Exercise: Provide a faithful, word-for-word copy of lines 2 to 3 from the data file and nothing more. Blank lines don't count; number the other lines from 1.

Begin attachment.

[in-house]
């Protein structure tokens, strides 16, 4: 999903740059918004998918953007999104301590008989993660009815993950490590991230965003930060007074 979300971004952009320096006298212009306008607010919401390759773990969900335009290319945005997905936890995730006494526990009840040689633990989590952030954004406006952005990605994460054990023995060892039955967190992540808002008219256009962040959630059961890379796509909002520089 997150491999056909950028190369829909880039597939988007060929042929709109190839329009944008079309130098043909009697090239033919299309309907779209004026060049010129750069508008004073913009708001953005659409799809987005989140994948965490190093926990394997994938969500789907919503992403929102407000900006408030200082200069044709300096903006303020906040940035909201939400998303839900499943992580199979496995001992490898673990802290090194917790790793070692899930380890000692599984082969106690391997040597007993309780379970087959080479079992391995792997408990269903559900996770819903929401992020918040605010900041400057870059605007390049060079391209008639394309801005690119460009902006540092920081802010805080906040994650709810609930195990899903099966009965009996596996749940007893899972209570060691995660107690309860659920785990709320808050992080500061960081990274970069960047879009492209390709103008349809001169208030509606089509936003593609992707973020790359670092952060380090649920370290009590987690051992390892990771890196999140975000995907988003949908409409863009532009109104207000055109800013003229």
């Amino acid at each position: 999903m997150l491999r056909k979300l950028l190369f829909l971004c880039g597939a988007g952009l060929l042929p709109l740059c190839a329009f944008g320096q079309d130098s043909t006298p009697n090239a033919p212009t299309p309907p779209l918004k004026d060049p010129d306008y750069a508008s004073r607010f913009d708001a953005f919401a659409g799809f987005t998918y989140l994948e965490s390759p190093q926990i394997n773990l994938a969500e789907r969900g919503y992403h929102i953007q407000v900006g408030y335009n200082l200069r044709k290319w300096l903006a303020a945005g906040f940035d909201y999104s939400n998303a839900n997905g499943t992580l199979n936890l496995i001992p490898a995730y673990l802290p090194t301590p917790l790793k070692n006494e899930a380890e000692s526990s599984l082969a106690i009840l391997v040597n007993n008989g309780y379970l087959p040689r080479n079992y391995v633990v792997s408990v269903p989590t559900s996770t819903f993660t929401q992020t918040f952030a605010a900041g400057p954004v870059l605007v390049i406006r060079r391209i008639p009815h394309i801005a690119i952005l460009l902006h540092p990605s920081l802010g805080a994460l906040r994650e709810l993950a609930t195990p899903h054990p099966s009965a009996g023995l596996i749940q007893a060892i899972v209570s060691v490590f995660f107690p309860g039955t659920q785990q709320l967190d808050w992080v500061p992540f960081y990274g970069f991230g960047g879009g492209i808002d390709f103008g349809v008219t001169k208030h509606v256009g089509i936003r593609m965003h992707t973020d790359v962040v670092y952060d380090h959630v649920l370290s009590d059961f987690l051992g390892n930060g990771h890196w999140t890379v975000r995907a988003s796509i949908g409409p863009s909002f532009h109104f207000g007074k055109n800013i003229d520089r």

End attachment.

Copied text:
């Protein structure tokens, strides 16, 4: 999903740059918004998918953007999104301590008989993660009815993950490590991230965003930060007074 979300971004952009320096006298212009306008607010919401390759773990969900335009290319945005997905936890995730006494526990009840040689633990989590952030954004406006952005990605994460054990023995060892039955967190992540808002008219256009962040959630059961890379796509909002520089 997150491999056909950028190369829909880039597939988007060929042929709109190839329009944008079309130098043909009697090239033919299309309907779209004026060049010129750069508008004073913009708001953005659409799809987005989140994948965490190093926990394997994938969500789907919503992403929102407000900006408030200082200069044709300096903006303020906040940035909201939400998303839900499943992580199979496995001992490898673990802290090194917790790793070692899930380890000692599984082969106690391997040597007993309780379970087959080479079992391995792997408990269903559900996770819903929401992020918040605010900041400057870059605007390049060079391209008639394309801005690119460009902006540092920081802010805080906040994650709810609930195990899903099966009965009996596996749940007893899972209570060691995660107690309860659920785990709320808050992080500061960081990274970069960047879009492209390709103008349809001169208030509606089509936003593609992707973020790359670092952060380090649920370290009590987690051992390892990771890196999140975000995907988003949908409409863009532009109104207000055109800013003229």
């Amino acid at each position: 999903m997150l491999r056909k979300l950028l190369f829909l971004c880039g597939a988007g952009l060929l042929p709109l740059c190839a329009f944008g320096q079309d130098s043909t006298p009697n090239a033919p212009t299309p309907p779209l918004k004026d060049p010129d306008y750069a508008s004073r607010f913009d708001a953005f919401a659409g799809f987005t998918y989140l994948e965490s390759p190093q926990i394997n773990l994938a969500e789907r969900g919503y992403h929102i953007q407000v900006g408030y335009n200082l200069r044709k290319w300096l903006a303020a945005g906040f940035d909201y999104s939400n998303a839900n997905g499943t992580l199979n936890l496995i001992p490898a995730y673990l802290p090194t301590p917790l790793k070692n006494e899930a380890e000692s526990s599984l082969a106690i009840l391997v040597n007993n008989g309780y379970l087959p040689r080479n079992y391995v633990v792997s408990v269903p989590t559900s996770t819903f993660t929401q992020t918040f952030a605010a900041g400057p954004v870059l605007v390049i406006r060079r391209i008639p009815h394309i801005a690119i952005l460009l902006h540092p990605s920081l802010g805080a994460l906040r994650e709810l993950a609930t195990p899903h054990p099966s009965a009996g023995l596996i749940q007893a060892i899972v209570s060691v490590f995660f107690p309860g039955t659920q785990q709320l967190d808050w992080v500061p992540f960081y990274g970069f991230g960047g879009g492209i808002d390709f103008g349809v008219t001169k208030h509606v256009g089509i936003r593609m965003h992707t973020d790359v962040v670092y952060d380090h959630v649920l370290s009590d059961f987690l051992g390892n930060g990771h890196w999140t890379v975000r995907a988003s796509i949908g409409p863009s909002f532009h109104f207000g007074k055109n800013i003229d520089r």